Jason Weber


  1. LeahLeah says

    Thank you for the information, Jason! Just want to emphasize one point– the jail will only accept US Postal or Western Union Money Orders or I think it will be mailed back to you. I made this mistake.

    She’s only allowed 5 pictures at a time? You’re right, it IS barbaric. How is a picture dangerous to other inmates? Is there a size limit on these pictures too? Also, what about books, magazines? In her letter to me she seems very interested in a range of topics, so she’s eager to read books. She did mention once that her cell is smaller than Travis’ closet.

  2. LinderF says

    Why is it “barbaric” to have rules for convicted murderers/prisoners, such as only allowed 5 photo’s? Or being confined to their cell for 23 hours/day? i am SURE that if, God forbid, one of your loved ones were to be murdered and the accused murderer was found guilty of that murder, that you wouldn’t think the rules of prison would be so “barbaric”, now would you?

    • says

      LInda – what if one of your loved ones was wrongfully arrested? Remember people in jail are presumed to be innocent – what would think if your child was locked up for five year? I think you might have a different opinion about jail conditions in that case.

        • myloridarlin says

          But there are many who ARE wrongfully convicted, you can find exonerations weekly in the news, or haven’t you been watching anything but Nancy Grace?

          • LindaFromNewYork says

            While there may be many who are wrongfully convicted, Arias is not one of them, in my opinion, and obviously the opinion of the jury. I watched the trial in it’s entirety online and not on any HLN station. I cannot stand Nancy Grace. The first words out of “Jodi believers” mouths…is to say the non-Jodi-believer has been watching HLN/Nancy Grace, when in fact, it is because WE watched the trial and based on the evidence presented in the courtroom and Arias’ disasterous 18 days on the stand.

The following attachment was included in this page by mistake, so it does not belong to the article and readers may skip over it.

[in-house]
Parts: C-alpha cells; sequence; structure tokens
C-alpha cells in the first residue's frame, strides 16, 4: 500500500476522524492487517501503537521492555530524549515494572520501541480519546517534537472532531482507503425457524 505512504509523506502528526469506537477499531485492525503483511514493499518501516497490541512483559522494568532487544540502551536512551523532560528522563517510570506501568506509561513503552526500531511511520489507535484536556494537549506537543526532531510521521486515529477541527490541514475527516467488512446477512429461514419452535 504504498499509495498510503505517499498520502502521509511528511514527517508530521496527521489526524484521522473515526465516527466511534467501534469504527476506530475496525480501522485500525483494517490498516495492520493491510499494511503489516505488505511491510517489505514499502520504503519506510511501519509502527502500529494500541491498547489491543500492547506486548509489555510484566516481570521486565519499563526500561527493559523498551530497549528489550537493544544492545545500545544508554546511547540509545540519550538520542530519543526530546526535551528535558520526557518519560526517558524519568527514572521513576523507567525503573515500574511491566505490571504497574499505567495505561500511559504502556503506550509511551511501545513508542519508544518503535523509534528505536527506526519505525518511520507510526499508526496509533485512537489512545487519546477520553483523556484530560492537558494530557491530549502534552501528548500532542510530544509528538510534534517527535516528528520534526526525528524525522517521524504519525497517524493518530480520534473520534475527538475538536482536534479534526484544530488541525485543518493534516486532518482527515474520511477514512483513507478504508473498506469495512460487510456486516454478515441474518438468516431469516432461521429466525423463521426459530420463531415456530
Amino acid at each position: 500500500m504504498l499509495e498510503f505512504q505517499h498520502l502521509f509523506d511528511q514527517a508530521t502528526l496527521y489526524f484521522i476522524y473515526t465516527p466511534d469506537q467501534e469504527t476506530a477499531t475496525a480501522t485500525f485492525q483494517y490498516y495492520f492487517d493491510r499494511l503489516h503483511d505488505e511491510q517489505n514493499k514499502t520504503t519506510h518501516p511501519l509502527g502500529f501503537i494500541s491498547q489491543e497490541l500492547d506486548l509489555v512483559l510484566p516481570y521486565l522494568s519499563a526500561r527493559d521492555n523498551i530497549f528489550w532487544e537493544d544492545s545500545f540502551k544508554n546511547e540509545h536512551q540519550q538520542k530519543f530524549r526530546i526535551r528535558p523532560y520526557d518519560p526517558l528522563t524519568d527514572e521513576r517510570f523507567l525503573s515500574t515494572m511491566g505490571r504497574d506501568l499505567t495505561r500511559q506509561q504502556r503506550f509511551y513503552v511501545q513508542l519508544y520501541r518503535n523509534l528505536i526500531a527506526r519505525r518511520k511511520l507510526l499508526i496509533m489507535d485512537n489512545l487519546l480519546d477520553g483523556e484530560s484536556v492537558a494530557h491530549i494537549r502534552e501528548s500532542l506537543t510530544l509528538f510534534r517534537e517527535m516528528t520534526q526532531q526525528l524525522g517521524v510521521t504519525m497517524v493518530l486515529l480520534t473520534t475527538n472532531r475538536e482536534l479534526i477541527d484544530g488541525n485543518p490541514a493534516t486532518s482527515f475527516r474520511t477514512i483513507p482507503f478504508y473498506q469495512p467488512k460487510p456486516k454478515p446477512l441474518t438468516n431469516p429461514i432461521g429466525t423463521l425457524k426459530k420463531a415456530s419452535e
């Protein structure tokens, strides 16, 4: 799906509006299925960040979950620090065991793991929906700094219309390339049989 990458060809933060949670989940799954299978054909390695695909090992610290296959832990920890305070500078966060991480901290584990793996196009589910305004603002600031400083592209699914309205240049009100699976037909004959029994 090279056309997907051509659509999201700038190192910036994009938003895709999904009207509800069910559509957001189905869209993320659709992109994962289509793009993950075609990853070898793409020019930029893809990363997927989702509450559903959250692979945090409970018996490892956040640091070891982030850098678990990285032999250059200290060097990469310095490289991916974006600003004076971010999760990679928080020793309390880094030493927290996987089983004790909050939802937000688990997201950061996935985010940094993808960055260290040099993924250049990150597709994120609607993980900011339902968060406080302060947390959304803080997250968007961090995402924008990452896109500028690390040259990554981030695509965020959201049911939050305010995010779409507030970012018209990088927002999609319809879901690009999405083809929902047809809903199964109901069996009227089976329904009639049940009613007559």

• myloridarlin says

            Guess what, LindaFromNewYork? I think Jodi Arias killed that man in cold, cold blood. But that was not my point was it?

          • LindaFromNewYork says

            What exactly was your point? You said “But there are many who ARE wrongfully convicted. Wasn’t it Jodi Arias being discussed?

          • myloridarlin says

            Lady, you missed my point? You just repeated it. “But there are many who ARE wrongfully convicted”. The emphasis on the word “ARE” would tend to leave Arias out, don’t you think? My opinion of Jodi Arias aside, about 10% (that would be more than 200,000) of people imprisoned in the US are INNOCENT. Innocent men have been executed here. Yet it is fine by you that prisons are barbaric. I am SURE that if someone you loved was wrongfully convicted, you wouldn’t be quite so gleeful about the Barbarism. Got a clue now?.

          • LindaFromNewYork says

            I do think it is horrible that there ARE innocent people in prison. That is the the hole, I guess, in our justice system. ALL criminals say they are innocent. It is terrible that the one’s who really are are languishing in cells in the prison system. Our system is not perfect. This article saying is is BARBARIC to only being able to have 5 photo’s in your jail cell is ridiculous. 23 hours a day? Well that is the rule of that jail for this convicted murderer. Should prisoners reside in condo’s by the ocean, get spa treatment? Or should they be locked on cells far away from society where they could not behave as normal citizens..not murdering or committing other crimes? They get 3 squares and a roof over their head. They are not being waterboarded or tortured. It IS horrible for the 10% you said are innocent.